Take the gift of freedom for granted … please!

I remember watching Nelson Mandela on the television news programmes. The ones where it was his birthday, or some national celebration. Nelson was ageing and he would be pictured sat in his armchair. Mute. Still. More a prop than a person. Less able to take part. His eyes the only thing moving. Roaming slowly over those around him. I always thought it unfair of the “political industry” to wish to roll him out and put him on display like a shop-window mannequin. Poor old chap.

The lord still plucking odd thoughts and links when we sit together over a cuppa and few verses each morning …

Now he was casting out a demon that was mute; when the demon had gone out, the one who had been mute spoke, and the crowds were amazed. But some of them said, “He casts out demons by Beelzebul, the ruler of the demons.” Others, to test him, kept demanding from him a sign from heaven. But he knew what they were thinking and said to them, “Every kingdom divided against itself becomes a desert, and house falls on house. If Satan also is divided against himself, how will his kingdom stand? for you say that I cast out the demons by Beelzebul. Now if I cast out the demons by Beelzebul, by whom do your exorcists cast them out? Therefore they will be your judges. But if it is by the finger of God that I cast out the demons, then the kingdom of God has come to you. When a strong man, fully armed, guards his castle, his property is safe. But when one stronger than he attacks him and overpowers him, he takes away his armour in which he trusted and divides his plunder. Whoever is not with me is against me, and whoever does not gather with me scatters. Luke 11:14-23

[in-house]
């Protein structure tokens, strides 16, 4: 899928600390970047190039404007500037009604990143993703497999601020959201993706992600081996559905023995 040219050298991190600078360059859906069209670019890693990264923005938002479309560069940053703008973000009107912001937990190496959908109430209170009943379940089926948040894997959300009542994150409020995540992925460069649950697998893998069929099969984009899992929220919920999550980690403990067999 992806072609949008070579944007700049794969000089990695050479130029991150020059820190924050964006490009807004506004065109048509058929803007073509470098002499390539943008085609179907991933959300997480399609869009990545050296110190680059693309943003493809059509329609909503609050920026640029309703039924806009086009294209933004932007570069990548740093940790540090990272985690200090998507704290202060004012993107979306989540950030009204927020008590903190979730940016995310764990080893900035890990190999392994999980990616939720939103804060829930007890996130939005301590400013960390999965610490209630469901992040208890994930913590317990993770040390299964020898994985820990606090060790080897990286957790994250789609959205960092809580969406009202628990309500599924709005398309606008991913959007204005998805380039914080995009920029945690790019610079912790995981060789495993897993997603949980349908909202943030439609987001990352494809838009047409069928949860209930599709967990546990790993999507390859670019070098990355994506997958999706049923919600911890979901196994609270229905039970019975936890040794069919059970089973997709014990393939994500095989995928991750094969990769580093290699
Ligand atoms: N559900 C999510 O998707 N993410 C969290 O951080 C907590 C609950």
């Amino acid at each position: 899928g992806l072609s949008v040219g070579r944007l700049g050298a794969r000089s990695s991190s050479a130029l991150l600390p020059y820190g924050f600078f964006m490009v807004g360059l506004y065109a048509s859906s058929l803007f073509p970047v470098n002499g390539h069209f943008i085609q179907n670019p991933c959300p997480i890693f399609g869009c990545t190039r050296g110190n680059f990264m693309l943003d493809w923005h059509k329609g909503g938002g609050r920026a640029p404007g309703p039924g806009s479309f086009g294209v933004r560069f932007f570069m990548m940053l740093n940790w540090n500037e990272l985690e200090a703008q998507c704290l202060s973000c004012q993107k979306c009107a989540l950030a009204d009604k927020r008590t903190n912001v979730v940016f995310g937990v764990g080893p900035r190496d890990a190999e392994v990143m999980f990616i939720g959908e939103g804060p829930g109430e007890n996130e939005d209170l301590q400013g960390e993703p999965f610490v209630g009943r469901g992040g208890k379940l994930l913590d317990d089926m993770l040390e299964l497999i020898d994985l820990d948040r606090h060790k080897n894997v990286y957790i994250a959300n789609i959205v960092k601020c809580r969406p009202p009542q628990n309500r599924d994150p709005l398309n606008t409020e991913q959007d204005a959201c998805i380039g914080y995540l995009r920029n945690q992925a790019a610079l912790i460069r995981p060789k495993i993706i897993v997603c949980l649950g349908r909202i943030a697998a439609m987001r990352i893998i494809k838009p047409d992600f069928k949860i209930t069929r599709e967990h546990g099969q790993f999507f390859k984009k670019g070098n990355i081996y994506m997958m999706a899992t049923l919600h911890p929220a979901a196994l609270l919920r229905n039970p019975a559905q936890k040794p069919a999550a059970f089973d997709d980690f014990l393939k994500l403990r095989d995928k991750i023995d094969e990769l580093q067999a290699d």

And the words triggering today’s pondering came before reaching these verses: ”Lord, may I never take the gift of freedom for granted.” http://www.sacredspace.ie/

For it seems to me this word “freedom” is also another over-used under-understood word. Another abused “universal” we all bandy around like a name badge.

Nelson Mandela knew what it was to be free. Not “outside” and externally. He knew freedom in its true sense: inside where the good (and bad) stuff happens. He lived so many years “a prisoner” who was free inside his heart. And when he was free of prison … free to move freely, free to live freely, free to be himself – then he was not “free” to do all those things. He had the entire country’s – world’s – expectations on his shoulders. He continued to choose to be free inside where it matters.

The rest of us? We are “free” to live where we wish, do what we want, be who we desire. Yet how free are we really? Inside where it matters.

Inside where our God has set us free. Really free. Free from sin. Free from doubt. Free from regret. Free from earning our way to anything. Freely given for free.

The externals I see and hear and read?

How much free time do I have, how much money should I tithe, how much volunteering should I do, how much money do I have left after paying my bills, why did “church” do me over, following Jesus is hard, deny the flesh, sacrifice, serve, sit in a pew, give to the poor, do NOT judge, do NOT swear (or cuss I think the US says), do NOT DO ANYTHING that is much fun.